Laboratory Rules and Regulations
- Cleanup the bench before you leave.
- Nothing other than the instruments should be left on
your table after you leave.
- Switch OFF all instruments before you leave.
- Return cables back to the marked cable racks.
- Swipe access to the lab will be revoked if you are found to be untidy.
Safety in the Student Projects Laboratory
To ensure a safe laboratory a list of rules and fundamental safety
principles has been developed and provided to you in this page.
These rules must be followed at all times. You will find this document as
a contract here. Please print this out, sign this,
and keep a copy for yourself. The signed copy should be handed over to John
Conduct yourself in a responsible manner at all times. Never work in
the lab alone.
Practice proper housekeeping and cleanliness. Poor housekeeping is a
major factor in many accidents. A cluttered area is likely to be unsafe
- Do not leave lose parts including wires on your bench. Leave your
project in a cabinet.
- Do not place drinks or food on your bench.
- Identify hazards and anticipate problems.
Many electrical hazards can be easily identified before a serious problem
exists. Common indications of electrical problems include
flickering lights, warm switches or receptacles, burning odors, lose
connections, frayed, cracked or broken wires. Inspect all cords, plugs and
equipment for possible damage and notify your instructor if you see any
such damage. Also notify your instructor if you see any other sign of
trouble such as loose wall sockets or sparks.
In case of POWER FAILURE
Call x4-4899 ( Area D ) or call EH&RS, x4-8749
STOP WORKING !
- Be aware of the fact that electronic components can overheat. Do not
exceed the voltage and/or power rating of electronic components.
- Be very careful to observe the polarity of electrolytic capacitors,
which can explode if connected the wrong way.
- While making circuit connections turn off all power first and
unplug the equipment. Even then be aware that capacitors can store
electric charges and give you an electric shock, especially if their
capacitance is large and they are charged to a large voltage. Inductors
have the ability to release stored energy at a much higher voltage than that
used to pass a current through them.
An arc is often created when a short circuit occurs or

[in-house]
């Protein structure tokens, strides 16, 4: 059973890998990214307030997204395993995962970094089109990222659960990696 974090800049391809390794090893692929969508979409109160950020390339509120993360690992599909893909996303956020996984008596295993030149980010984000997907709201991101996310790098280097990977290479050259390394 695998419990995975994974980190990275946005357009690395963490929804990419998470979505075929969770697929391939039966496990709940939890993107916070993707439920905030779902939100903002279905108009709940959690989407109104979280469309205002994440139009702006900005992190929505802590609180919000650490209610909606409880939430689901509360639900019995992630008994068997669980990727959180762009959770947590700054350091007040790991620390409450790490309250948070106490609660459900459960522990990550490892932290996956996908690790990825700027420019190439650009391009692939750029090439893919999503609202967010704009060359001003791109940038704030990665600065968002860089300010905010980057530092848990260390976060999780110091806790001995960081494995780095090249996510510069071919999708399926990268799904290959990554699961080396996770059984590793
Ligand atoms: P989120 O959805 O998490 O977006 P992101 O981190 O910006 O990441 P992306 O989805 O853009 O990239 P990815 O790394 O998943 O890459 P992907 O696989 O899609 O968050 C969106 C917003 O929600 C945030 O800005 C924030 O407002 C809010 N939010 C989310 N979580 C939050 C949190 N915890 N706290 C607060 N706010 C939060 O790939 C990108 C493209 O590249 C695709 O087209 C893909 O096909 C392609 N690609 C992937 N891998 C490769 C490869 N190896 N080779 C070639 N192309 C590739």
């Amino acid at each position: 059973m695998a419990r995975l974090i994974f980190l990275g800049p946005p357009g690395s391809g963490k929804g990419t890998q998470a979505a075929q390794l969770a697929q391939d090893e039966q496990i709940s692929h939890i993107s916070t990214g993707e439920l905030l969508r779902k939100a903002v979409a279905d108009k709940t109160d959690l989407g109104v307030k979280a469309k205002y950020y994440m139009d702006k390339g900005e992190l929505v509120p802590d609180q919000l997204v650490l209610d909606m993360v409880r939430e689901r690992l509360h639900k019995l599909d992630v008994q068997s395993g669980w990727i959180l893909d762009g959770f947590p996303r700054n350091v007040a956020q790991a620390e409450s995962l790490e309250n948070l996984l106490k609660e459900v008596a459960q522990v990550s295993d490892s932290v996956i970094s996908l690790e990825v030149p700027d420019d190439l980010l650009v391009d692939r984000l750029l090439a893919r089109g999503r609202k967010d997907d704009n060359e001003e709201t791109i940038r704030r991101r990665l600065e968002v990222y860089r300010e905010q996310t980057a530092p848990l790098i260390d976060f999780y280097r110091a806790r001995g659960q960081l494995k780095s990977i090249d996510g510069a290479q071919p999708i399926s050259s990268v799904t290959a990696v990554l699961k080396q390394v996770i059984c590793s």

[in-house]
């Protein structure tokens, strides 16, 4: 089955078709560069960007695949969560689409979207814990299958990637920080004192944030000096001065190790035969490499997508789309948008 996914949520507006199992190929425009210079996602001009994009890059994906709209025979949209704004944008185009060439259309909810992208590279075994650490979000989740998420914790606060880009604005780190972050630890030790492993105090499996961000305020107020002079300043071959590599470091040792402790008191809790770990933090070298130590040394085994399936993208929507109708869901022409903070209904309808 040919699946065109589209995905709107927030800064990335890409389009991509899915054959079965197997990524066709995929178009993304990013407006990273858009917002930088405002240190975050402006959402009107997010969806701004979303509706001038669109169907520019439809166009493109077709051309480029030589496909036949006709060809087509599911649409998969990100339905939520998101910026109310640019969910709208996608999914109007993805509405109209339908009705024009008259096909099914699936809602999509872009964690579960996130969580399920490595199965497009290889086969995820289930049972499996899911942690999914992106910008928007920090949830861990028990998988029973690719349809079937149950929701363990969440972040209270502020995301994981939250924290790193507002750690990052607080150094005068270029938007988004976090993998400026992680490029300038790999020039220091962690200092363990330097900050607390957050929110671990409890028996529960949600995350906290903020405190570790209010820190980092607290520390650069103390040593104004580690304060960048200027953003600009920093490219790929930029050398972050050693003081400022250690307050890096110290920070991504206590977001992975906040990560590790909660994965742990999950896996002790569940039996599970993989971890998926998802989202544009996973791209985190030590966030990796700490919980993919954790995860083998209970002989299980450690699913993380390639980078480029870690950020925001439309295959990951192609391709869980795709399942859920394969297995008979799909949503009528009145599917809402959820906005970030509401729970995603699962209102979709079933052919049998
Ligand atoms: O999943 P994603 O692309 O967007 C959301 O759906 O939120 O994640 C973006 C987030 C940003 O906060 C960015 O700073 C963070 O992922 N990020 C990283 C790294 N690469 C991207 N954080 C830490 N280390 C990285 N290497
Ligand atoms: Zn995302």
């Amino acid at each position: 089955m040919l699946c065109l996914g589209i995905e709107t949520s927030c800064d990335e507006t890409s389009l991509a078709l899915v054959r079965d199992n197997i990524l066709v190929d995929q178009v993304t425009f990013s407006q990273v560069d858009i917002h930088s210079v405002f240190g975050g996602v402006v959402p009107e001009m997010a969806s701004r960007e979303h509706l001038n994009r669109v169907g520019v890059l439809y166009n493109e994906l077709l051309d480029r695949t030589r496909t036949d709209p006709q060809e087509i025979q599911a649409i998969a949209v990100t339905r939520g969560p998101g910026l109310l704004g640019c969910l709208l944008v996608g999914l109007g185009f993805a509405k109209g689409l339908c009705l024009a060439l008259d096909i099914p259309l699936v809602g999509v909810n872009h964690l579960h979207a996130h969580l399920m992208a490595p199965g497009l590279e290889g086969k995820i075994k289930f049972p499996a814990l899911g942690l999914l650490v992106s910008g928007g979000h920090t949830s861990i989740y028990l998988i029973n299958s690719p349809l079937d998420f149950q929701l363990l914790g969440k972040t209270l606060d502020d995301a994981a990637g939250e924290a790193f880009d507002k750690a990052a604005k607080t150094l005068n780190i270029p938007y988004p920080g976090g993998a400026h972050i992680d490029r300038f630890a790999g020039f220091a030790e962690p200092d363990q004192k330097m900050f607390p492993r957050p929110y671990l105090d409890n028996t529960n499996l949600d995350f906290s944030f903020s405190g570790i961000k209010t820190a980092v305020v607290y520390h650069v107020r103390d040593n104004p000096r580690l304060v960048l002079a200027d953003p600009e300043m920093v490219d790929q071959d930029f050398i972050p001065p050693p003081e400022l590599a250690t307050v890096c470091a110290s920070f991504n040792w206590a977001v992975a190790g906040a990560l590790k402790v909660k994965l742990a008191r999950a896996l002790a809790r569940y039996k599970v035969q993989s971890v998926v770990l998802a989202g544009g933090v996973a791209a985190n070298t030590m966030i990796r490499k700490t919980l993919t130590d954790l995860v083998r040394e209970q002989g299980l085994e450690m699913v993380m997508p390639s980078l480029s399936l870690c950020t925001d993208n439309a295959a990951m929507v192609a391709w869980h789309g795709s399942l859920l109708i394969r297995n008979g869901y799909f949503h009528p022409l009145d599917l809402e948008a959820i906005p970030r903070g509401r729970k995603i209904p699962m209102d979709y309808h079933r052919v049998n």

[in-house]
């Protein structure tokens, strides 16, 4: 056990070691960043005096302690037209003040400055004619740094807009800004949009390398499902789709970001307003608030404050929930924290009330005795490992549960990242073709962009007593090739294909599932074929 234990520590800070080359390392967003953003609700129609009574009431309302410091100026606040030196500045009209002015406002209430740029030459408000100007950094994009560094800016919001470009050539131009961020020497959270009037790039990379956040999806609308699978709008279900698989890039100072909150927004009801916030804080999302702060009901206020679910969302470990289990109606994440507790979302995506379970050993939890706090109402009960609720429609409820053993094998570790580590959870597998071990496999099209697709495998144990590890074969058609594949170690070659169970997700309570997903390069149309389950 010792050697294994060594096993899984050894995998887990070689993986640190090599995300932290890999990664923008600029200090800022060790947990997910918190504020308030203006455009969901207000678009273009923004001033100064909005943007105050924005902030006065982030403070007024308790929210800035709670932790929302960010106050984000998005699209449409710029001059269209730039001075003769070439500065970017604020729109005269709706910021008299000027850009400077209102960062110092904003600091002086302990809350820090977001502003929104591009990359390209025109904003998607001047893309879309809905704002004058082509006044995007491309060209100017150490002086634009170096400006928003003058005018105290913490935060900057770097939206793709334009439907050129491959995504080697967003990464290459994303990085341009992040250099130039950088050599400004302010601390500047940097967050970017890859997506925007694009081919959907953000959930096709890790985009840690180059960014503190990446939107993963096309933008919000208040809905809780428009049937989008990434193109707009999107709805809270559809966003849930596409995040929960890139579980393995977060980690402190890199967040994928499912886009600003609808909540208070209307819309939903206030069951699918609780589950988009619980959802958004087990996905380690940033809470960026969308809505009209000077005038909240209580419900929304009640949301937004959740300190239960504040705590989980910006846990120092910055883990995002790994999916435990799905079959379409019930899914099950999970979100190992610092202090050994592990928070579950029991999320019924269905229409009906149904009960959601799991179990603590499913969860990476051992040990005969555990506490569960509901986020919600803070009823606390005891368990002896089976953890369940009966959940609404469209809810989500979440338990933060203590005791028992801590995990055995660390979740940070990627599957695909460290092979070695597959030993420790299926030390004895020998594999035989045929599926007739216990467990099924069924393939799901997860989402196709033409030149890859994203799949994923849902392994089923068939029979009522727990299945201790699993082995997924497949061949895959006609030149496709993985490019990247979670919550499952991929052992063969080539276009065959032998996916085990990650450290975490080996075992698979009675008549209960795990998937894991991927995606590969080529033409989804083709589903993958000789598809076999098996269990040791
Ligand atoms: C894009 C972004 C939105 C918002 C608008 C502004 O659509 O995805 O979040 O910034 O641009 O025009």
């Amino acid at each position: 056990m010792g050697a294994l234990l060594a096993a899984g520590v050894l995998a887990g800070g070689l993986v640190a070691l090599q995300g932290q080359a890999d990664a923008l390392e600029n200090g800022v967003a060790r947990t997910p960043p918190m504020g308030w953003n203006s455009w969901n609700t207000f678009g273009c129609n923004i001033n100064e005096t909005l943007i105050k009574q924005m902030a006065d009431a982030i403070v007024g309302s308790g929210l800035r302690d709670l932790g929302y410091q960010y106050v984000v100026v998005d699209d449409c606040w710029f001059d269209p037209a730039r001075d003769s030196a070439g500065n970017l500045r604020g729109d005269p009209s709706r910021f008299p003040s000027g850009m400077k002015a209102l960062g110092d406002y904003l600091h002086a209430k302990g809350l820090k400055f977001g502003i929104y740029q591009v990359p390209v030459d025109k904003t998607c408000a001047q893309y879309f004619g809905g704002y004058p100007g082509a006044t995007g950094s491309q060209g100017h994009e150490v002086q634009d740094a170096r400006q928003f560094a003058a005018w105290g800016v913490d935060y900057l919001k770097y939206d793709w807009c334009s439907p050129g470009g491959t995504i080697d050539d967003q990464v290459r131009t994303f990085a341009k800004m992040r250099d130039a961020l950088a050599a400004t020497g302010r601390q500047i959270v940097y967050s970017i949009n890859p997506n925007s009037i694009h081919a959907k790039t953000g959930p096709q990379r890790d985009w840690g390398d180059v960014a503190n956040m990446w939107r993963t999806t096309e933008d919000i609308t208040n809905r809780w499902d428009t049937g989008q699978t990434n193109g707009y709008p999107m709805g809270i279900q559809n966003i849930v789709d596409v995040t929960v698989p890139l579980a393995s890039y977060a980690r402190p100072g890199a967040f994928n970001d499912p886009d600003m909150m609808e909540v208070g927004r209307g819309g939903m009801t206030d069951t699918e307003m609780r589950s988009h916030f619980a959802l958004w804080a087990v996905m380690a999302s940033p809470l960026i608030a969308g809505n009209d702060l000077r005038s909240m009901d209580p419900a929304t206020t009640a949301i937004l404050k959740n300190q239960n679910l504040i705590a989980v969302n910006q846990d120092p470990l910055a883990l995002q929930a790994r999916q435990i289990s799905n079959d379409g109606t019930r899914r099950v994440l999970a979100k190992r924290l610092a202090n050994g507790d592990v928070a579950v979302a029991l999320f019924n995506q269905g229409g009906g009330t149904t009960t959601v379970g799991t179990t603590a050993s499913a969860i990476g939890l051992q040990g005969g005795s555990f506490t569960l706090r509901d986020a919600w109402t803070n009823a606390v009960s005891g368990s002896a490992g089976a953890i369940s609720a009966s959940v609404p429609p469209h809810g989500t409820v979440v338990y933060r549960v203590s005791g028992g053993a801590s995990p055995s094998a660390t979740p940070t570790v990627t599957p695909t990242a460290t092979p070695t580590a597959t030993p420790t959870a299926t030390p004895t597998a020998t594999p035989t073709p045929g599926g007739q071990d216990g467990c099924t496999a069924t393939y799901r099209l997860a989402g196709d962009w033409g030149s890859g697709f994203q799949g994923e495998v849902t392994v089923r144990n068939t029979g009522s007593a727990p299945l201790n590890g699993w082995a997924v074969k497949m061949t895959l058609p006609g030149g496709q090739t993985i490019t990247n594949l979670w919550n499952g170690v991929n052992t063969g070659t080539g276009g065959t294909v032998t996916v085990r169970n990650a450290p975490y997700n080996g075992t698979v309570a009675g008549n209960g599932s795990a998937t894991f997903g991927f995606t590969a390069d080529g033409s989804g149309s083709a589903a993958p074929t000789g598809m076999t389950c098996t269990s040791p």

current flow is interrupted. If the current involved is strong enough,
these arcs can cause injury or start a fire. Fires can also be started by
overheated equipment,overheated electronic components or by conductors
that carry too much current.
- Notify your instructor if you receive an electric shock, however small.
- If somebody else in the lab receives an electric shock, immediately turn
off the power and/or remove the victim from the source of electricity
WITHOUT coming into electrical contact yourself ( e.g., use a dry piece of
wood, a dry piece of cloth, or a nonmetallic belt).
For minor injuries go to HEALTH SERVICES on the 3rd floor of John Jay
Hall (114th ST. & Amsterdam Ave, southeast corner of campus). For more
serious medical emergencies (unconsciousness, chest pain, breathing
stops, deep cuts requiring stitches, etc.) CALL SECURITY at x99 DO NOT
Do not work when your skin is wet. Wear shoes while working, and be sure
they are dry.
- Do not wear metallic objects such as bracelets, necklaces,
rings, or chains while working.
- Be careful with soldering irons; they
can cause burns or fires. Obtain training in soldering from an instructor.
- Do not ignore electrical problems. Think through what might go wrong.
Do not hesitate to discuss any situation or
question with your instructor, teaching assistant and colleagues.
Resist "hurry-up" pressure. Program pressures should not cause you to
bypass thoughtful consideration and planned procedures.
Design for safety. Consider safety to be an integral part of the design process.
- Have designs reviewed by an instructor and/or a TA.
- Have designs and operation verified.
- Use electrical devices only as intended. Electrical devices may not be
modified beyond the intent of their design. Electrical equipment is only
safe when it is used according to its intended purpose. Some examples of
misuse of electrical equipment are:
- Pulling out a plug by the cord rather than by the plug.
- Inserting wires or objects other than astandard plug into a receptacle outlet.
- Deforming a contact to enable it to fit a receptacle for which it was not intended.
- Reset circuit breakers only after the problem has been corrected.